“War” is unlike basically everything this group has put out and is in the running to be my favorite song of the month. It’s fast, loud, heavy and totally righteous. The proceeding track, however, “Wasteland,” didn’t really blow me away lyrically or musically. “Until It’s Gone” is another song that I wasn’t crazy about. The lyrics are trite and there is neither a message, nor a story. That somewhat bugs me. Although, I suppose it may be surmised that at least one member of the band was heavily influenced by music of that kind as a young person. I list “Rebellion” as very-not-bad. “Mark the Graves” is another solid song; it’s a good guitar-rock song, emphasizing more on that than on lyrics, which frankly were just a little boring. “Drawbar” is another instrumental filler track guest starring Tom Morello, formerly of Rage Against the Machine. Second to last is “Final Masquerade.” I have nothing positive to say about this song. They probably should have kept this as a B-Side or deleted it all together. The Hunting Party finishes strong with “A Line in the Sand.” This one is radio-single-worthy, although I somewhat hope it doesn’t hit the airwaves so I may continue to enjoy it.
All in all this is a solid addition to Linkin Park’s collection of albums. Its not the best thing I’ve ever heard, but I’ve been enjoying it for a while, so its certainly not lousy or cheap, either. If we ran TuffGnarl.com on a letter grade scale, I’d give it a B-, but since we run on stars, and it’s simply not a four star album; I gave it three. The production value is there. Musically, the influence of other artists is clearly heard, and that is deliberate. This is said to be the album that Linkin Park might have created had they never made Hybrid Theory. It has been referred to as a “prequel” album, basically just saying that were getting back to their roots and making some music which reminded them of being younger musicians. Perhaps that’s a way of saying that they’ve run out of steam, but I doubt it. Mike Shinoda is constantly working and Chester Bennington is touring currently as the lead singer of Stone Temple Pilots (he still maintains that he is 100% committed to both bands). Somehow they managed to find time to draw up and produce another album within 2 years of the last. Right-fucking-on. I’m impressed with Linkin Park’s work ethic if nothing else.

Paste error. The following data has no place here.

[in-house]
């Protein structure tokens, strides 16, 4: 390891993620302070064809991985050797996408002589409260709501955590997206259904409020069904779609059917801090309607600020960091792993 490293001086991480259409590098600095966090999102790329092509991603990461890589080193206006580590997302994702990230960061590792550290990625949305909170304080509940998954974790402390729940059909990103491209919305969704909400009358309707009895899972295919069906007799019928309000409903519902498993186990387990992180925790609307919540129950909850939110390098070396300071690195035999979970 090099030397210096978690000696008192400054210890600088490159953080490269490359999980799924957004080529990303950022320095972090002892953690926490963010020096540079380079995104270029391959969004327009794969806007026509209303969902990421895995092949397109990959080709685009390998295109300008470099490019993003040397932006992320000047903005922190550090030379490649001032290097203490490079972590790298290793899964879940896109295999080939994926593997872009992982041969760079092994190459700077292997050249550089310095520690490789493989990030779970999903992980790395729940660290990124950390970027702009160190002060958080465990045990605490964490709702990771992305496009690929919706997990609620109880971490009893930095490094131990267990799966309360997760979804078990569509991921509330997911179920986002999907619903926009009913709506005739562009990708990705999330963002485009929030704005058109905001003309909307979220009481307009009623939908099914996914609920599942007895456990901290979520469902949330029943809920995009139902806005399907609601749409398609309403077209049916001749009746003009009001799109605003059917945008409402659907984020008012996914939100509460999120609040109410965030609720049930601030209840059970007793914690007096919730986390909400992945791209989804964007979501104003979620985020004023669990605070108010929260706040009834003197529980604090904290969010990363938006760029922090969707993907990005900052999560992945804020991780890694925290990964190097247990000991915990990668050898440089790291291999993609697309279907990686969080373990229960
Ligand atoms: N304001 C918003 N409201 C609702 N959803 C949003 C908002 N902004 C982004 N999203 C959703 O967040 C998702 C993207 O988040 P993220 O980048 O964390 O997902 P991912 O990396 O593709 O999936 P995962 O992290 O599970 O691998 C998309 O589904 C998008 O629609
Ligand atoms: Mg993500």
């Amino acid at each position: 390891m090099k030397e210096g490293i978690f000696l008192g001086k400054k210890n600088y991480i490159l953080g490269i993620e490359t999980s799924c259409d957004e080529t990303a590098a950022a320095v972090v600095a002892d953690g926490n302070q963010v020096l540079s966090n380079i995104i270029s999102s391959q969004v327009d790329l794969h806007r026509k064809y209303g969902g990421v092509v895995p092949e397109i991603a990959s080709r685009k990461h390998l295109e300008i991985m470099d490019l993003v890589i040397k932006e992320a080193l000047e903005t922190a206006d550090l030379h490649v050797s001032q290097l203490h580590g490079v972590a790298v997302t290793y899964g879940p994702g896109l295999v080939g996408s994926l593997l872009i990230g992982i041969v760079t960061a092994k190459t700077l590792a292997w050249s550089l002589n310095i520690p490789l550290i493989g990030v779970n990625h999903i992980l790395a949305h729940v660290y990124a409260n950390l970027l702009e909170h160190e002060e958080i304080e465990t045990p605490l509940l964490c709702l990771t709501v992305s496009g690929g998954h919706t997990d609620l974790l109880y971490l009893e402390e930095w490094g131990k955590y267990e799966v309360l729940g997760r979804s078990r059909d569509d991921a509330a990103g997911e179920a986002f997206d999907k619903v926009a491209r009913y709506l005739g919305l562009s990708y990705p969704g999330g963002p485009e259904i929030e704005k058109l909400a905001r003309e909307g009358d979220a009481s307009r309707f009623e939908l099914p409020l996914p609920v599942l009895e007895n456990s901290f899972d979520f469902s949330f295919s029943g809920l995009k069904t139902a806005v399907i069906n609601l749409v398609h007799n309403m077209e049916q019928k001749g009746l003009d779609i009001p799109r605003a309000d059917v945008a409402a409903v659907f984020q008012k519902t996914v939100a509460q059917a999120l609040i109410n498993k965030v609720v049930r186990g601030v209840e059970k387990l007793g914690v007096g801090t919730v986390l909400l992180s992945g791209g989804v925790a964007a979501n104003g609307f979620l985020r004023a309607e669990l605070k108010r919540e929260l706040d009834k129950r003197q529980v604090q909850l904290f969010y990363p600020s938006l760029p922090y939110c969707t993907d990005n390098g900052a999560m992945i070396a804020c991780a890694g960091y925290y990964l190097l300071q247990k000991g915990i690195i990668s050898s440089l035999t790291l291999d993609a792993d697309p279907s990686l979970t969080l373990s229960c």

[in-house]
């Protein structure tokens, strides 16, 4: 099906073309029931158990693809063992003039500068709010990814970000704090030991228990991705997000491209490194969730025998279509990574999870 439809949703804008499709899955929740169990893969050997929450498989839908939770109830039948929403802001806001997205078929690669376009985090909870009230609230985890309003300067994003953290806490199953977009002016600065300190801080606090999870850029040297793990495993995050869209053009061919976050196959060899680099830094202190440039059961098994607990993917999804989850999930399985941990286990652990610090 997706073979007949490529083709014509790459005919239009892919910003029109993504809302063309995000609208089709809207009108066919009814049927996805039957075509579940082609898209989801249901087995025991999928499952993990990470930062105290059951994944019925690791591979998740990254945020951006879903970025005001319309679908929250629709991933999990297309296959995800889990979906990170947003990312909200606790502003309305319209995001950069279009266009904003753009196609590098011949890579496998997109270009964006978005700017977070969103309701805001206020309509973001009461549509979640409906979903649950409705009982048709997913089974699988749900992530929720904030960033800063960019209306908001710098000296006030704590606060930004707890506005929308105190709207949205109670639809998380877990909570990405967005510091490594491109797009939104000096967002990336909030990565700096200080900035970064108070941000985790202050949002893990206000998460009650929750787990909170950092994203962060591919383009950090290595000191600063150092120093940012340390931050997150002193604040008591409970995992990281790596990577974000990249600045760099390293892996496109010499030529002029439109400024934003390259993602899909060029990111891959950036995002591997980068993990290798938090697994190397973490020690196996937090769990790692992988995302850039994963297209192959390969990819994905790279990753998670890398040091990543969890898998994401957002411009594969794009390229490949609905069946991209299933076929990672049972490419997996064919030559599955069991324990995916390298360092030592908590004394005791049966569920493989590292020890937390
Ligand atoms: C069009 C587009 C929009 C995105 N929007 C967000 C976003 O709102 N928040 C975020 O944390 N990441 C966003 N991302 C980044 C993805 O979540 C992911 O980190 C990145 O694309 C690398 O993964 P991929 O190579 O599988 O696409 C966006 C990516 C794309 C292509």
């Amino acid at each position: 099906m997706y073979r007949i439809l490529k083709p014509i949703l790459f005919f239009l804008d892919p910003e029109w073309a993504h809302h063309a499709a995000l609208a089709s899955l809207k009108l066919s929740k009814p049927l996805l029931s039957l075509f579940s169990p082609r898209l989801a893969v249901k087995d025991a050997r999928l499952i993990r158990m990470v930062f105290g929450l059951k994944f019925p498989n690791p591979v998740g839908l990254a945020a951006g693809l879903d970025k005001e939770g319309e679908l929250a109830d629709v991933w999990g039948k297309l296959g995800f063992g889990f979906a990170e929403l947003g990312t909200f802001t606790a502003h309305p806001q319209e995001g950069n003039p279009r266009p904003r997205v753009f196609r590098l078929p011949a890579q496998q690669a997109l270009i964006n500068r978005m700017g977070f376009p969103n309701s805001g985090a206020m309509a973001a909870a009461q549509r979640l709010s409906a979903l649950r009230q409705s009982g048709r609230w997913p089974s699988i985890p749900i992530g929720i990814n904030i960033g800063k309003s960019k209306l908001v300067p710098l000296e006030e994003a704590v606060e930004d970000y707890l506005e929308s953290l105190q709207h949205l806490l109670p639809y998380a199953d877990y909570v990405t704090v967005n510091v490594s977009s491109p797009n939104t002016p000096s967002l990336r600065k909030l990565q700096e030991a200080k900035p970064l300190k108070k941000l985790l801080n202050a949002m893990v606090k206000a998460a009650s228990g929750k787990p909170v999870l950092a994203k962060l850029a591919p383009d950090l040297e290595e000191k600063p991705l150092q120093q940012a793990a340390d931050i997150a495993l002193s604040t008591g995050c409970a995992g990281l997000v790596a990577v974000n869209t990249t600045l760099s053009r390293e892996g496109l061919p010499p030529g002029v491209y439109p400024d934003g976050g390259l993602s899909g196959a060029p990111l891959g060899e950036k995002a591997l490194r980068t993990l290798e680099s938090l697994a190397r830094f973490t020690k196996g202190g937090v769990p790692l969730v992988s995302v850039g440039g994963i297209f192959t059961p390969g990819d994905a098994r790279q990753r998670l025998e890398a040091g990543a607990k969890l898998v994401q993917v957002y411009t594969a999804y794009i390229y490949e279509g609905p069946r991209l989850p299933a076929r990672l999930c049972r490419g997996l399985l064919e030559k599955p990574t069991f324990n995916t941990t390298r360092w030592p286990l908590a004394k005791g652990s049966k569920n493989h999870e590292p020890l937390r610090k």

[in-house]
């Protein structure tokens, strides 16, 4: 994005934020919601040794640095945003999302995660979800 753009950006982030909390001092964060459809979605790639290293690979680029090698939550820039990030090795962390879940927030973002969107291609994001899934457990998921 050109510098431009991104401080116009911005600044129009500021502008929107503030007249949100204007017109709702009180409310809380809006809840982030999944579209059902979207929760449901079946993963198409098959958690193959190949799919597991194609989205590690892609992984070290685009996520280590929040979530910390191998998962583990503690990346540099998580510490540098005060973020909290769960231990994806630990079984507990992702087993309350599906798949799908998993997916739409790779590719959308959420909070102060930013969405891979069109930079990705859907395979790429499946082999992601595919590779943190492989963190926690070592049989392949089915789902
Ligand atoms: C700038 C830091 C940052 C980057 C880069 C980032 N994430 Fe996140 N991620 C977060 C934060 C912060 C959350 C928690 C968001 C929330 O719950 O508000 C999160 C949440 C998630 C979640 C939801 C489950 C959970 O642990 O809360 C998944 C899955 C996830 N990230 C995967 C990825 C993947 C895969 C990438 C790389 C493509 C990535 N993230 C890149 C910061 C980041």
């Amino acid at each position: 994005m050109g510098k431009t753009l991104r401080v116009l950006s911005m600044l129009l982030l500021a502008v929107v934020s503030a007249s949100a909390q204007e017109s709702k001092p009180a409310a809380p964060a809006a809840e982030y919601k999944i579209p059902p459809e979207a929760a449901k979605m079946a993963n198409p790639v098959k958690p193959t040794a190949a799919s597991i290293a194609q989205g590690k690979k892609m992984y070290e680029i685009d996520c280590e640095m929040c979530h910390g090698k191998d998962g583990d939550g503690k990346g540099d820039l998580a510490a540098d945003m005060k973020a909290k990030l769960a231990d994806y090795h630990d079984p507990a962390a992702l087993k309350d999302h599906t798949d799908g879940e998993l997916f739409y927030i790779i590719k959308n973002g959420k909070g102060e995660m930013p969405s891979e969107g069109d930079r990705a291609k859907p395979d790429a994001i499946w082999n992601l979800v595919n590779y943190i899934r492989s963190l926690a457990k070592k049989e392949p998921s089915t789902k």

My Standout Tracks: “War.” This song is simply awesome. It made me want to jump through a plate glass door and shoot a bunch of robot-alien-cowboy-terrorists. “Keys to the Kingdom” is a great opening track. Another that makes me wish for a firefight or a dinosaur hunt or something else that’s totally-heavy-metal-righteous. My last is “A Line in the Sand.” Typically, this group has a mellow ballad to close out their albums. This is happily not that. It’s dropkick out the front door instead of a nice kiss goodbye, just like rock and roll ought to be.
Video for “Until It’s Gone”